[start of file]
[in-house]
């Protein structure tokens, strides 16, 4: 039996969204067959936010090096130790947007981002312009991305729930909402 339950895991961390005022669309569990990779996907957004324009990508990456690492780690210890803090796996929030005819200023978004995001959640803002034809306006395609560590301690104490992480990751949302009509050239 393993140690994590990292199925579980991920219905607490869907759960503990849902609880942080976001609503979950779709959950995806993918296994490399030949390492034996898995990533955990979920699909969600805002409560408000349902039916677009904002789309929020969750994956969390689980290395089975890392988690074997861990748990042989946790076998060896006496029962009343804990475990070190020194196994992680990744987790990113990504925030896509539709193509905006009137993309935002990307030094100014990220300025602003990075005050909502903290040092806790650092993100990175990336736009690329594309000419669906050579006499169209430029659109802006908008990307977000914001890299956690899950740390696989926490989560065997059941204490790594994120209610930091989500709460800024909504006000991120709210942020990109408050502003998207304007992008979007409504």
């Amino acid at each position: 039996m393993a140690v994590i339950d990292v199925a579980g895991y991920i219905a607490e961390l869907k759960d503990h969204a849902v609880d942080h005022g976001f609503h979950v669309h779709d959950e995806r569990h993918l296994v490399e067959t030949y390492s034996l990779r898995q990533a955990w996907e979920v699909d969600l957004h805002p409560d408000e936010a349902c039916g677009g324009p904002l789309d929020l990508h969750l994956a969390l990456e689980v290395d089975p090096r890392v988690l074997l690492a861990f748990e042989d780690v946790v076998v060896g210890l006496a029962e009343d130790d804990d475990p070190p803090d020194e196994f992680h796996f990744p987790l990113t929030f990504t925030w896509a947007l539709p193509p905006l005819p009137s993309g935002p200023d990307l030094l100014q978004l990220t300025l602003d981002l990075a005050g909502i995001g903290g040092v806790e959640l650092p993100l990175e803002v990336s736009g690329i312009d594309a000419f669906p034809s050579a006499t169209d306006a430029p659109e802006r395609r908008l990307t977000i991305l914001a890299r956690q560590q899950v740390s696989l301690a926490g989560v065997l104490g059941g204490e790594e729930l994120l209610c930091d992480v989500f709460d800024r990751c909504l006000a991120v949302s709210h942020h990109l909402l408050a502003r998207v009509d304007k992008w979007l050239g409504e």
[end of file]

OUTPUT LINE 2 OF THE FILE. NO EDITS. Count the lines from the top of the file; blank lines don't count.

């Protein structure tokens, strides 16, 4: 039996969204067959936010090096130790947007981002312009991305729930909402 339950895991961390005022669309569990990779996907957004324009990508990456690492780690210890803090796996929030005819200023978004995001959640803002034809306006395609560590301690104490992480990751949302009509050239 393993140690994590990292199925579980991920219905607490869907759960503990849902609880942080976001609503979950779709959950995806993918296994490399030949390492034996898995990533955990979920699909969600805002409560408000349902039916677009904002789309929020969750994956969390689980290395089975890392988690074997861990748990042989946790076998060896006496029962009343804990475990070190020194196994992680990744987790990113990504925030896509539709193509905006009137993309935002990307030094100014990220300025602003990075005050909502903290040092806790650092993100990175990336736009690329594309000419669906050579006499169209430029659109802006908008990307977000914001890299956690899950740390696989926490989560065997059941204490790594994120209610930091989500709460800024909504006000991120709210942020990109408050502003998207304007992008979007409504």